It is fitting that Beatrix Potter’s namesake should be represented in the garden today. The author of the Tale of Peter Rabbit must have inspired the return of our bunnies who have tunneled two burrows under our prized blueberry bushes. You might remember that this was the former site of the dreaded blackberry bramble. As fate would have it – the bramble served as the bunnies’ previous home. They have apparently returned to take their revenge!


Beatrix Potter wrote, “There is something delicious about writing the first words of a story. You never quite know where they’ll take you.”


The Memorial Garden is like that. Begun with a desire to contribute to the rescue’s mission, it has taken us down the most wonderful rabbit hole of friendship and extended Homeward Bound family.


Today we met to re-work Randy and Vonnie’s butterfly bed. All but the roses were lost in last December’s deluge.


So we regrouped; raised the bed; and planted a host of perennials for attracting butterflies: Bee Balm, Milkweed, Sage, Yarrow, Coreopsis, Penstemon, Lantana, and more. The bed will be quite a showpiece in a month or so – befitting its position in the center of the garden.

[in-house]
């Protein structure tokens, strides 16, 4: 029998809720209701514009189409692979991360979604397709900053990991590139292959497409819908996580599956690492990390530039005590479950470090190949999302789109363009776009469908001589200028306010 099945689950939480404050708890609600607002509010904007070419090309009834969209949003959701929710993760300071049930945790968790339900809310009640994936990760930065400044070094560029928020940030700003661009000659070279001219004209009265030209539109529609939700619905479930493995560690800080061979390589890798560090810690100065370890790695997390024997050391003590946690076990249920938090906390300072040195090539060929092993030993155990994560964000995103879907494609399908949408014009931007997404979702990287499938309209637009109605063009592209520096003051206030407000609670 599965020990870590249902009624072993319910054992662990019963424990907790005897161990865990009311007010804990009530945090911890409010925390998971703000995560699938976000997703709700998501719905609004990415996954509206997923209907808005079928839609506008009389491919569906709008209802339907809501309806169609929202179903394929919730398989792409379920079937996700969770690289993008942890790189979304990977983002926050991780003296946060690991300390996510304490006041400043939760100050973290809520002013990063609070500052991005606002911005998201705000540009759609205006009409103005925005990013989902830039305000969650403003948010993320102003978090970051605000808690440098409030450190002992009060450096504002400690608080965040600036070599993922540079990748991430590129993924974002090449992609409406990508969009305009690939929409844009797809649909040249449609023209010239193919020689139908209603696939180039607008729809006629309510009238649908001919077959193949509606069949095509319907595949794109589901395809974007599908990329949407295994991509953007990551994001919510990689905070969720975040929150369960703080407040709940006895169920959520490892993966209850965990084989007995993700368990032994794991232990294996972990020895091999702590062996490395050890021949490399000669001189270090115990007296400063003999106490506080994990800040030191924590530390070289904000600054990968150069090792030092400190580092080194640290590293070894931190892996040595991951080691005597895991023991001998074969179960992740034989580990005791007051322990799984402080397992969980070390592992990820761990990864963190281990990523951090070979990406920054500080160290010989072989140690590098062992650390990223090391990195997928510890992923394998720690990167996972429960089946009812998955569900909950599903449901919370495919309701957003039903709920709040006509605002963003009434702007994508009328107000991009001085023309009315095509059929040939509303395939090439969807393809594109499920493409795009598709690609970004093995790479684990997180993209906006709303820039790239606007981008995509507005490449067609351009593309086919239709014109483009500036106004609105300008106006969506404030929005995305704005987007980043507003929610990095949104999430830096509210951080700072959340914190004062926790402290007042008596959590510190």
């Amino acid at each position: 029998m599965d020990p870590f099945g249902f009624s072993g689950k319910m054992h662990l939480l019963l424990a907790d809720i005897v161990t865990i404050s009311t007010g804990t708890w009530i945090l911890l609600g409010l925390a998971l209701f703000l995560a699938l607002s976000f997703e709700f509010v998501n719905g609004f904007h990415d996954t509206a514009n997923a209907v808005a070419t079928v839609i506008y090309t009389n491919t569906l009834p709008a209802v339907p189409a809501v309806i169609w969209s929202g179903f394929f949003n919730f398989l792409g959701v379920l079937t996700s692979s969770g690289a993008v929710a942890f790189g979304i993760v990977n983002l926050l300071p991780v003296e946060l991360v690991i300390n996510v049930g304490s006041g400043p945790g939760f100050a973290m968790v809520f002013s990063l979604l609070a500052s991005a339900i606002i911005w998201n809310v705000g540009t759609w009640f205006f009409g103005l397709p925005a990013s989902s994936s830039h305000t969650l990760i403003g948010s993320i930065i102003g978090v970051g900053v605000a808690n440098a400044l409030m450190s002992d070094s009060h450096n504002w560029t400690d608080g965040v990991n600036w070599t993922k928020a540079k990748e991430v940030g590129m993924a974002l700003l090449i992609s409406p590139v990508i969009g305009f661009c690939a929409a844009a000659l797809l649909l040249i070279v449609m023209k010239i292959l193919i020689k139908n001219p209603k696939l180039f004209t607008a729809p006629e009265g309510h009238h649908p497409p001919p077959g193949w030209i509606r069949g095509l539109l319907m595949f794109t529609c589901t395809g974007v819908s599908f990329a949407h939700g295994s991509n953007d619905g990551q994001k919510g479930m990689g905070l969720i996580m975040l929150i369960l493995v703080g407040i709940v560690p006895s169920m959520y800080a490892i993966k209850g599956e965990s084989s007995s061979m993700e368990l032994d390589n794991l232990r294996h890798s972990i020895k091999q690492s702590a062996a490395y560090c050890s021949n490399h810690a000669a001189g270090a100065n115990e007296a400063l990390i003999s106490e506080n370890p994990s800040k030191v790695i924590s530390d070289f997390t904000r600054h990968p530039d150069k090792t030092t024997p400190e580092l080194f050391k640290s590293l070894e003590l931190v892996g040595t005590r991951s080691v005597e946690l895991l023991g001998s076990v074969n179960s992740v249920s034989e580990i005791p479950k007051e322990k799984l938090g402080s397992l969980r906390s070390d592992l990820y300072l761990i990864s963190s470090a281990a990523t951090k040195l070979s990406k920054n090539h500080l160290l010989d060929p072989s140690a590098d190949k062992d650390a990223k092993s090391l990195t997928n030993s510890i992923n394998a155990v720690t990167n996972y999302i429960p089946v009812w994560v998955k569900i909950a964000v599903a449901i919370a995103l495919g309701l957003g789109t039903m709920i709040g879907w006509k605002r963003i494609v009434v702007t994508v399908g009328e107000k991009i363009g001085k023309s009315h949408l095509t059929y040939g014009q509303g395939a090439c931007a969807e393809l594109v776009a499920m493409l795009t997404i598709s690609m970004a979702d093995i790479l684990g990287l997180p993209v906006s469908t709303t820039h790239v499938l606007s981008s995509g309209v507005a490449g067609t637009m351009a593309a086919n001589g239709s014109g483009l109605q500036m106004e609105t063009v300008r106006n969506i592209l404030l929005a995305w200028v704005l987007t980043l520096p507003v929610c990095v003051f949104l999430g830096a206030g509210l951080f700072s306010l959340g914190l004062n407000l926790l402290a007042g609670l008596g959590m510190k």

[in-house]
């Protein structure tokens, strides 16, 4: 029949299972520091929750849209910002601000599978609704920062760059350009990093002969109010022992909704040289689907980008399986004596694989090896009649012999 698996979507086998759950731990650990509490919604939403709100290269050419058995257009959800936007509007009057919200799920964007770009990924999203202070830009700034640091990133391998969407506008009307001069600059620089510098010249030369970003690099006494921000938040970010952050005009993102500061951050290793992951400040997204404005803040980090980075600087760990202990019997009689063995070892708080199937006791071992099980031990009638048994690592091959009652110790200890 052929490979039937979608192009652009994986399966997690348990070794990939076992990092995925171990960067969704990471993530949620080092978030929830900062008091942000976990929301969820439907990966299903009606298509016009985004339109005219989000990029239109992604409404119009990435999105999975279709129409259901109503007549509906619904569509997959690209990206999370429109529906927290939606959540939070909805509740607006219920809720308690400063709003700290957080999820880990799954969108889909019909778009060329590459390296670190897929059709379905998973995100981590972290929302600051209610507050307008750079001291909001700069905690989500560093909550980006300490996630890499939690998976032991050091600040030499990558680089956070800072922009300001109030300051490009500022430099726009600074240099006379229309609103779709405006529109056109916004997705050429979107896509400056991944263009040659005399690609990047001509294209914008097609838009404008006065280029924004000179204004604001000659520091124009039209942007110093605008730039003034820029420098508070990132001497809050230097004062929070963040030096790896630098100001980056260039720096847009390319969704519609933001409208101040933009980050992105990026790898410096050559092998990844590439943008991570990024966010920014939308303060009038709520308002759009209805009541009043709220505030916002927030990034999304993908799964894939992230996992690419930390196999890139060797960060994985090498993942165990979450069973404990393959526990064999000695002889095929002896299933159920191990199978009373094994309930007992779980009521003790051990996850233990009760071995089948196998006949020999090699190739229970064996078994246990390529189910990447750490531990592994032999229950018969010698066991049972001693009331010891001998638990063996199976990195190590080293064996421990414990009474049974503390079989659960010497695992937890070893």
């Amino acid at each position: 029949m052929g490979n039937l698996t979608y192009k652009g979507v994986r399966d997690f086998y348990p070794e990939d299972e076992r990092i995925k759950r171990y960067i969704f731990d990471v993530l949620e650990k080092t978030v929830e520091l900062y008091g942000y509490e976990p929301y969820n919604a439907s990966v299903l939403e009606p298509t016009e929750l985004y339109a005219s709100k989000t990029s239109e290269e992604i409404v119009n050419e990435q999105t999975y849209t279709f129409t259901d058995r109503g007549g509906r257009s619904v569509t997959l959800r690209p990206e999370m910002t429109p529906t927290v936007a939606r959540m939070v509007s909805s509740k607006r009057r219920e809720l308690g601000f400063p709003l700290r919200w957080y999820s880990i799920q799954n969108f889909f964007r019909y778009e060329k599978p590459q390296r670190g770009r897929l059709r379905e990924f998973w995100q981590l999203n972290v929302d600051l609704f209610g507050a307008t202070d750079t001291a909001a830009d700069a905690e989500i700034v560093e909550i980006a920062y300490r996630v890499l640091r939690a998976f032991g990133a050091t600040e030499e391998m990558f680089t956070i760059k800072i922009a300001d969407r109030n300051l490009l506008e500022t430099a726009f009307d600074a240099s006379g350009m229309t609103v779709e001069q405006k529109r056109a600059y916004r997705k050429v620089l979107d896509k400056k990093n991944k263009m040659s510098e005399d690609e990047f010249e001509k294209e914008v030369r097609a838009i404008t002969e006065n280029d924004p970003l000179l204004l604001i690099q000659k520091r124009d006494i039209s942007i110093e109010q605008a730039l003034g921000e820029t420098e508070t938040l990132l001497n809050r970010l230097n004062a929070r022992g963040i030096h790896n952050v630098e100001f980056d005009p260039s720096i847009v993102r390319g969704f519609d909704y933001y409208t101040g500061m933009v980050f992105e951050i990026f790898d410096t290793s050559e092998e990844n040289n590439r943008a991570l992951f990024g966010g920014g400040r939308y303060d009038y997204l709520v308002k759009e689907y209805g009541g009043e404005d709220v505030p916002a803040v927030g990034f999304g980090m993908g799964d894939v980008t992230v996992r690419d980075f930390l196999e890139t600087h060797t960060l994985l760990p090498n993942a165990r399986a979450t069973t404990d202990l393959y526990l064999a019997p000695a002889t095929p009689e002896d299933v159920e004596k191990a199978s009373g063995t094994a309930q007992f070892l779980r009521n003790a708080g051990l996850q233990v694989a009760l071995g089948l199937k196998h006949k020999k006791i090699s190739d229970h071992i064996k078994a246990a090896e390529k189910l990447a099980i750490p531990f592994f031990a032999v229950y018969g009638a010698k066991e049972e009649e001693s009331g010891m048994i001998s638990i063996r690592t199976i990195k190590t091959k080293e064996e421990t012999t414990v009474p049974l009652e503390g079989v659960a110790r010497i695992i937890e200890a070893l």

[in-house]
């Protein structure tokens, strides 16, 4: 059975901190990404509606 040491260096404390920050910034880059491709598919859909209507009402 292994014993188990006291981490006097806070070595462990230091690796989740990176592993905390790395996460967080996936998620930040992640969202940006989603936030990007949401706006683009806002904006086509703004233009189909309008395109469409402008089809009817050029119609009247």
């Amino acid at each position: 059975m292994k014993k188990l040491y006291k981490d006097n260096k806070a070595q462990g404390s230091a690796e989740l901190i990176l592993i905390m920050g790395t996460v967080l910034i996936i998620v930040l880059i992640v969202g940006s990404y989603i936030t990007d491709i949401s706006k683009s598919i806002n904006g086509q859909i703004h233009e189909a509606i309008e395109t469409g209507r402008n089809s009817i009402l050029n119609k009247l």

Then, it was time for a doggie parade.


Dressed to impress with colorful collars and leashes donated by the generous folks at Lupine, we took photos to create an appropriate “thank you”.


Some of us were more into hamming it up and cuddles than modeling, but everyone knows that looking good is important to a dog’s self-esteem!


When you look good, you feel good…and you never know where that will lead a rescue dog. Maybe even to a forever home!


How Hot Is It?

You’ve heard of the dog days of summer? So just how hot is it in the west this weekend?

Here’s a hint.

I made a quick trip to the Homeward Bound Memorial Garden this morning to water the fence-line Roses which we didn’t get to yesterday. While I waited on them, I decided to remove the birch tree that we accidentally drowned.

I filled the hole, graded the surrounding area to prevent a recurrence, and cut the water to its companion for a bit. It still has some buds, so fingers crossed please.

Temperature is rising. Too hot to work anymore. What to do? Puppy Play Date!

In the pen next to the Garden were three cuties; two from a litter delivered last January at Homeward Bound.

Puppy Play Dates are a great way to socialize your young one. To ensure that things didn’t get too out of hand, they were joined by Bella, the grown-up in the group.

Come on little pups…I’ll show you how it’s done.

There you go! Now it’s time for a nap…

and dreams of catching squirrels.